I've been watching the Youtube channel "Garage Day Trader" by Justin Oles. I like that Oles is sensible and doesn't pressure viewers to take big risks. It's a good channel for home traders who want to play American stocks and don't have large bills.

Welcome Oles. I guess it's unusual that a guy from Poland writes to you and says, "Hey, nice YouTube channel, I watch often!" Why did you create your channel? What's the project's mission?

I was certainly a little surprised, though most of my support seems to come from overseas. I assume this is because the trading platform I use is a version of Colmex, but that's just a theory and I don't know for sure.

When I first started the channel, there was really only one goal or reason in mind. I knew that if even a few other people were watching me trade, it would in theory make me trade in a more disciplined way, as I wouldn't want to show losing trades to the world. Since I got some decent support early on, the channel's evolved a lot. I find the main focus of my channel now is helping everyday people learn the basics of trading and showing that anyone can do it if you work hard enough. That's one of the reasons I also went with the name "Garage Day Trader." It's nothing fancy, and yes, I work in my garage. I've been doing my channel for about 6 months now. It's grown much larger than I ever expected. I now have numerous other plans and dreams related to it, the biggest dream being to one day run my own website/live trading room.

I'm a day trader too. I watch your videos for several reasons - you play rationally small sizes (500-1000 shares), choose safe companies, reject pump and dump schemes. These are important factors for "home traders" with smaller accounts. What's your tolerance for risk?

I try to keep my risk to no more than $500 per trade, but that doesn't always happen, as I'm sure you've seen. When I'm trading my best, I'm able to reduce my size once I realize a trade isn't going my way. I definitely stay away from pump and dump stocks, which mostly occur with penny stocks. Penny stocks seem to be the favorite thing for people to trade, especially in the U.S., because you don't need as much capital, but for me they are way too risky and hard to read.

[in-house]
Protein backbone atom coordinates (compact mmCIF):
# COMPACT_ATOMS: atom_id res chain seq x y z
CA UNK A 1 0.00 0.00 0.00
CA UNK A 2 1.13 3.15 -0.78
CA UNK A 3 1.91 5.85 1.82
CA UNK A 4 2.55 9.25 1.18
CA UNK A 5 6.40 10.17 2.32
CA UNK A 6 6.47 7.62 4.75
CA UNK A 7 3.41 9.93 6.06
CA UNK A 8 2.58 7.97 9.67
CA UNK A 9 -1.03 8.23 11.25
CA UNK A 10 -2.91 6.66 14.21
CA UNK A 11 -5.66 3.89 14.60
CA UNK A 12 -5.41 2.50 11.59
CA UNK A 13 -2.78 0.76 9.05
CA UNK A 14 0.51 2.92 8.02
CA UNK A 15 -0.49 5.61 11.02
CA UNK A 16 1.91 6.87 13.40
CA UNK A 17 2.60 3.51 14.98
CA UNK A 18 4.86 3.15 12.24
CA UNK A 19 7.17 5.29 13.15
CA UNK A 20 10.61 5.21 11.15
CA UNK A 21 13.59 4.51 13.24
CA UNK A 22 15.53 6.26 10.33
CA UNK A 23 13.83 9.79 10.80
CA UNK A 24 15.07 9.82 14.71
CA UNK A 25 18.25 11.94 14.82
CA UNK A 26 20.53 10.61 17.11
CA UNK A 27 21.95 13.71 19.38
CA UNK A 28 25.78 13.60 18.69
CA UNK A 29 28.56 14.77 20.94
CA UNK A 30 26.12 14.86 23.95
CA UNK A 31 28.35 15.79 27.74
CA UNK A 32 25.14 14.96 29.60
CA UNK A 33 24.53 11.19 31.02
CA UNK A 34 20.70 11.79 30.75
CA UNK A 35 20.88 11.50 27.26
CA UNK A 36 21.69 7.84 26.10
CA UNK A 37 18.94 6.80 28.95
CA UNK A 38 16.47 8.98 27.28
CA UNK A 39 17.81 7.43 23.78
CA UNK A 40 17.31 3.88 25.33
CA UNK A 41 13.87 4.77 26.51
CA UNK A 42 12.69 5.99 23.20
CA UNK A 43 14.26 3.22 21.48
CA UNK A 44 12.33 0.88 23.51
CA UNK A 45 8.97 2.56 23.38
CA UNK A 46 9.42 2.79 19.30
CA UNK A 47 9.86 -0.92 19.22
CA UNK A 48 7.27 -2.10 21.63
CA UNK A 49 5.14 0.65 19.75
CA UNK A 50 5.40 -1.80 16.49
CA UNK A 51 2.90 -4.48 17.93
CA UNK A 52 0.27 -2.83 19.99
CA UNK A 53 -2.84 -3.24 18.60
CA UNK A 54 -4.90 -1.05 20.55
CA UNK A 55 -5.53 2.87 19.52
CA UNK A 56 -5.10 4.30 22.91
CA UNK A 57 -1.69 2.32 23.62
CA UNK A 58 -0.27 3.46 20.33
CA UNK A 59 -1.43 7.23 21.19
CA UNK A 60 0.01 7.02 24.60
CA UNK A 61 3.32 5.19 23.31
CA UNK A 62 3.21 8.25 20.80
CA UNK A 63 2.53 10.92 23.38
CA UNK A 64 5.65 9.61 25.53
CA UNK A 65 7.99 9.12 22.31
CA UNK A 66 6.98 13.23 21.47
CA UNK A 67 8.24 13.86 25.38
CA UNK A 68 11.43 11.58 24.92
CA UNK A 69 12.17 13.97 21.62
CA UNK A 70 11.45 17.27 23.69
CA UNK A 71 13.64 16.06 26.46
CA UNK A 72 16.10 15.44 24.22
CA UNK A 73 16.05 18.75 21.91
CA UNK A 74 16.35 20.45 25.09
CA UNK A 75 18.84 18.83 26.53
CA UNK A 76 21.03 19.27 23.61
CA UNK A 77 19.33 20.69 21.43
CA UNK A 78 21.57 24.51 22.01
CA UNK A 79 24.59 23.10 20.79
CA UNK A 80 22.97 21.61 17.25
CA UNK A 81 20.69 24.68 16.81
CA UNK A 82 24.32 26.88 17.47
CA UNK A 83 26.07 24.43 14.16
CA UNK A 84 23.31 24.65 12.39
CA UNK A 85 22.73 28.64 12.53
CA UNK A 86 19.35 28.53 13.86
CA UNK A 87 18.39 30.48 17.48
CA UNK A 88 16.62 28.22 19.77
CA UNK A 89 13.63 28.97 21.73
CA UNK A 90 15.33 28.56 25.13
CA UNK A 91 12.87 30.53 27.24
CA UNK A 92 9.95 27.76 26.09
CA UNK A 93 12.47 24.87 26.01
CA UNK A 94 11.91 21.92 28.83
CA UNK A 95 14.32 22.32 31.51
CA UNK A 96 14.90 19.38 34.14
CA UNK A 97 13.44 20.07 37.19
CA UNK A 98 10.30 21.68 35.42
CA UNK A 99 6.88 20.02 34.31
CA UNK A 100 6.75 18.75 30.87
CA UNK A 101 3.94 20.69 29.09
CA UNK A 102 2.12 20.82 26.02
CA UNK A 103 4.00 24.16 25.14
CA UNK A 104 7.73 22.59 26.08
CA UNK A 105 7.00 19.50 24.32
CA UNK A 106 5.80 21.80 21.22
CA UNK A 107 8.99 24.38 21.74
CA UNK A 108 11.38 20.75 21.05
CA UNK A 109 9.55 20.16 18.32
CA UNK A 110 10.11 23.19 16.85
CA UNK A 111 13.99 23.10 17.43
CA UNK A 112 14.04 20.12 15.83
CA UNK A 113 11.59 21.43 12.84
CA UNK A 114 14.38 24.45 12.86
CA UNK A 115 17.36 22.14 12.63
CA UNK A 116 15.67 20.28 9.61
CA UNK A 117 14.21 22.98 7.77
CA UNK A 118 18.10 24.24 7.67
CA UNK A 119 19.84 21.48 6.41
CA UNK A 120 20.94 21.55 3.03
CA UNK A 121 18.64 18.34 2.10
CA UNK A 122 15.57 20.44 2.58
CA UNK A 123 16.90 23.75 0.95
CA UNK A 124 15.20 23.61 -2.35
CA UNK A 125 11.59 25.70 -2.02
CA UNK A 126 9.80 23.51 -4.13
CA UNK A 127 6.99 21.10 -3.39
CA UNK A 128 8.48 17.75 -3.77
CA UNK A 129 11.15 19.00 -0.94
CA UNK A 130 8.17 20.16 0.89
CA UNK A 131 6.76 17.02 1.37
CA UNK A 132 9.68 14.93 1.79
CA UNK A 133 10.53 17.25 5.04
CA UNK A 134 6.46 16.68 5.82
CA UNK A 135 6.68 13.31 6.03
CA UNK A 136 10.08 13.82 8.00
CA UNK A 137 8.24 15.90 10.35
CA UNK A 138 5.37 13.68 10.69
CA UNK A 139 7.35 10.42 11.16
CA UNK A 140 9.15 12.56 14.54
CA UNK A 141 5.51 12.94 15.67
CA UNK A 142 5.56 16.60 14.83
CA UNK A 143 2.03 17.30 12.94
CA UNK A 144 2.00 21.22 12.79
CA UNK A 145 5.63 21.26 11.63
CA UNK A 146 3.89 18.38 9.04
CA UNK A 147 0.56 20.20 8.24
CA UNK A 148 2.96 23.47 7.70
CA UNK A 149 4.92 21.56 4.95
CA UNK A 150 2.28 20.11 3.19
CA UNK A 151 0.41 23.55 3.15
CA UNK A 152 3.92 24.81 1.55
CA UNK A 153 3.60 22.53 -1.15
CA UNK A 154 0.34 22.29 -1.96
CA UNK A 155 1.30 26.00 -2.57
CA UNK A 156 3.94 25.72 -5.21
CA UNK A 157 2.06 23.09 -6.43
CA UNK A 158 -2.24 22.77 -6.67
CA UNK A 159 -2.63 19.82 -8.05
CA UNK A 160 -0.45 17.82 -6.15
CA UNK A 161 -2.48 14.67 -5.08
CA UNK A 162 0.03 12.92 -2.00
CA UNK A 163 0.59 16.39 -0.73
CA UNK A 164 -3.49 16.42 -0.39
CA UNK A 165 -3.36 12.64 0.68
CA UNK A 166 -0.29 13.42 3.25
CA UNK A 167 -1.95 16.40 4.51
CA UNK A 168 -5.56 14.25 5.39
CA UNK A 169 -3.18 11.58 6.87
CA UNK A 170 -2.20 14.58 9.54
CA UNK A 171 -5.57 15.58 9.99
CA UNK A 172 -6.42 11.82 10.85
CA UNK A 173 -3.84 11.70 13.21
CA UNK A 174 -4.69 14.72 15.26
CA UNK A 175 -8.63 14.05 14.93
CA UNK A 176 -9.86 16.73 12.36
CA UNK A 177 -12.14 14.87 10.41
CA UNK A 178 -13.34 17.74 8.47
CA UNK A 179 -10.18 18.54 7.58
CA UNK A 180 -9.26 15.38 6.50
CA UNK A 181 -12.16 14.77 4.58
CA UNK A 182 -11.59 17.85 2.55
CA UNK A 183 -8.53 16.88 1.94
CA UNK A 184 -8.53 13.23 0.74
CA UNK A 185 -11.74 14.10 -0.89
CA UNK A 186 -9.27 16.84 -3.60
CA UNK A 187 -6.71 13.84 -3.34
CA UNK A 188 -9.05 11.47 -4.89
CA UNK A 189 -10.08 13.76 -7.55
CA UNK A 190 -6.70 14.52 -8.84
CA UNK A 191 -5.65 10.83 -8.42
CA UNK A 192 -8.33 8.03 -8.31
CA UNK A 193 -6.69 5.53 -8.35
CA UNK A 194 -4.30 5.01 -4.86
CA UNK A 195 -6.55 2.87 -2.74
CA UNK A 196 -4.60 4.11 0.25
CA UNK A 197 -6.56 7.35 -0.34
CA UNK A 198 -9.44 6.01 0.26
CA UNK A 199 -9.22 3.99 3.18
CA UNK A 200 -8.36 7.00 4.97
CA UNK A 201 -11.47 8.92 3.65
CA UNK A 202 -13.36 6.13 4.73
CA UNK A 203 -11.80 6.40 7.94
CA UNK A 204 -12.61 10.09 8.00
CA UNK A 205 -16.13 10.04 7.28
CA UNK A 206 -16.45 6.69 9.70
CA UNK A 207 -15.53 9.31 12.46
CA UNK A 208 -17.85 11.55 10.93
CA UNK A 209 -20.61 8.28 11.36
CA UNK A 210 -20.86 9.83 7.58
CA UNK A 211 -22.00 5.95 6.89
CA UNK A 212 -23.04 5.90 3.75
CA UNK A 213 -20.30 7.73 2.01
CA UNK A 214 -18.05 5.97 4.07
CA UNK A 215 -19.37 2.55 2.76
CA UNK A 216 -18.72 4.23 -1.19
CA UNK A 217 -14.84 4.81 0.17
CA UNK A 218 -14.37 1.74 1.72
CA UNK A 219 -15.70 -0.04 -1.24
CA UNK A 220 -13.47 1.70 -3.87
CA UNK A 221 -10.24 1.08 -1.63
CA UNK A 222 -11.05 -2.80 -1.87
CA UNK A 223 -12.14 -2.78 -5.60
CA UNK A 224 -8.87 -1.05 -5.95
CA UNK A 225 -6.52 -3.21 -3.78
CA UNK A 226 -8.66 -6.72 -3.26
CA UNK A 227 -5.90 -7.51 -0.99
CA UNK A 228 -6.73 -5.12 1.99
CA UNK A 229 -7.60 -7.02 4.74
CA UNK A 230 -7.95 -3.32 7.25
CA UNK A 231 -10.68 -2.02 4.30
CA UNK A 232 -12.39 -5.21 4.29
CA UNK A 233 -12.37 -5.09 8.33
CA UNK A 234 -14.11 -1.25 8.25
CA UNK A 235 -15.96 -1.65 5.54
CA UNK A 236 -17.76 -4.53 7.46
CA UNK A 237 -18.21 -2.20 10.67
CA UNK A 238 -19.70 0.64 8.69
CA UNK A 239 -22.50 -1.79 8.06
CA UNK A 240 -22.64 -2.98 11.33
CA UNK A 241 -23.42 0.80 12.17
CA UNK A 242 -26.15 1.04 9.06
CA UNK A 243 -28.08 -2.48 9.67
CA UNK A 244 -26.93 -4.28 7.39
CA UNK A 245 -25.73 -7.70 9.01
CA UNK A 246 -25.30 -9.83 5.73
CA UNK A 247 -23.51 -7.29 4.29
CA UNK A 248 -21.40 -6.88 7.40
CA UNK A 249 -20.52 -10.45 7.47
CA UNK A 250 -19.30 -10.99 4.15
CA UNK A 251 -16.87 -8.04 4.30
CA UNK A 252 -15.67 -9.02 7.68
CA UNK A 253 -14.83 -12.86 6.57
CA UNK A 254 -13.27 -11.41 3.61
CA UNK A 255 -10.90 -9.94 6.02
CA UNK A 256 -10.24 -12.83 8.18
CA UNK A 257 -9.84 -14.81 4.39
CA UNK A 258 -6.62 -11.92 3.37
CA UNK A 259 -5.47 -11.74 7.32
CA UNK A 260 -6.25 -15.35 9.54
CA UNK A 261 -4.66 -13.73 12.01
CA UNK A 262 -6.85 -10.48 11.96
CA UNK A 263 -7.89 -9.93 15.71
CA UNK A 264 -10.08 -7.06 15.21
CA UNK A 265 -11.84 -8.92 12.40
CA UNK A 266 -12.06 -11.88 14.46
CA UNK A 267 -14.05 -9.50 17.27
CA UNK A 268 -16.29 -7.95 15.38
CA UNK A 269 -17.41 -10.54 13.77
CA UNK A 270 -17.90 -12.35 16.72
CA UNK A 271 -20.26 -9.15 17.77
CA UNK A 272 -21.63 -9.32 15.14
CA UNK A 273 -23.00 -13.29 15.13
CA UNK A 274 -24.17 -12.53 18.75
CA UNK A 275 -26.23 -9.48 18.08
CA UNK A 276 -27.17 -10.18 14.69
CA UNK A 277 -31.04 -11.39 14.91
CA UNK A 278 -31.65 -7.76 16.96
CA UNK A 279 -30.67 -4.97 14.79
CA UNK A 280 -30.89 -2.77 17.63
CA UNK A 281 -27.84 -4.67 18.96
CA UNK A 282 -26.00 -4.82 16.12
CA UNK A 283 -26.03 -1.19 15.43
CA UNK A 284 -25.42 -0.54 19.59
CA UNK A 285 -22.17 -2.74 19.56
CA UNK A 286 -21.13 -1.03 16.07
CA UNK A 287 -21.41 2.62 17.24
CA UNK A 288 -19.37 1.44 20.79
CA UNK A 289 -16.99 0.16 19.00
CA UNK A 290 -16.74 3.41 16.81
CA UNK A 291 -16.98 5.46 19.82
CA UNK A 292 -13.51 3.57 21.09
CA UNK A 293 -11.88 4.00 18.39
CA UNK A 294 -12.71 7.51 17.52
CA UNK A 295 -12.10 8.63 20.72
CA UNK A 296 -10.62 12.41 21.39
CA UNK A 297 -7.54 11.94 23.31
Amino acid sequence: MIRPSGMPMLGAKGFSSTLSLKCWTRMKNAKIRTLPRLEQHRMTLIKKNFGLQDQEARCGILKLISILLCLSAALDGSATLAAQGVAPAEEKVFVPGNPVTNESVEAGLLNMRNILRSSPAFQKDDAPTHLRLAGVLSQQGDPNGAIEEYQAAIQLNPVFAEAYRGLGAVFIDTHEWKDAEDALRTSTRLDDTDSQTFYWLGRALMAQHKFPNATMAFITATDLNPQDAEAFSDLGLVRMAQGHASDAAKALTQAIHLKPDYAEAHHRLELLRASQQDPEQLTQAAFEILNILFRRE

The trading methods you show in your videos aren't too complicated. Could you share what you base your trading strategy on? Chart, volume, and tape reading?

The methods I use are simple in concept, but as with everything in trading, applying it to an actual trade is a different story. The main trade I like to take is what I call a market open gap down reversal. This is when a stock over $10 is gapping down in the pre-market with good volume. Then, once trading opens up, I look for the stock to pull back up before finding a reversal point to short it on its way back down. I use the charts, volume, tape, and especially level 2 extensively in my trading.

How long have you been trading? How did you find yourself in this market? Is trading your full time job?

I've been day trading for almost a year now, but have been trading in the stock market for about 3 to 4 years total. I've always been interested in the stock market and finally decided a few years ago to give it a shot. I had some early success doing long-term trades, which I know now was complete luck. But that gave me the desire to continue to learn more, which eventually turned into day trading. Trading is not my full time job. I do have a full-time job, but I work a lot of nights and evenings, which allows me to be able to trade the majority of mornings. My company asked that I keep my trading separate, so all I normally say is that I have a degree in information systems development and let people guess from there.

What is your profit to risk ratio and what turnover do you generate per month?

I am always looking for a 1:1 ratio in my trades. I know there are tons of books, experts, and other sources out there that say you should have at least 2:1, but I found that my success rate percentage-wise fluctuates between 68 and 75%. So as long as I maintain that 1:1, it works well for me. I would hesitate to claim any monthly profit figure. I think being not even in a year yet, and really only in this style for about 8 months, is still too early. I have had some success for sure, but I don't think at least in my mind that I am 100% proven yet.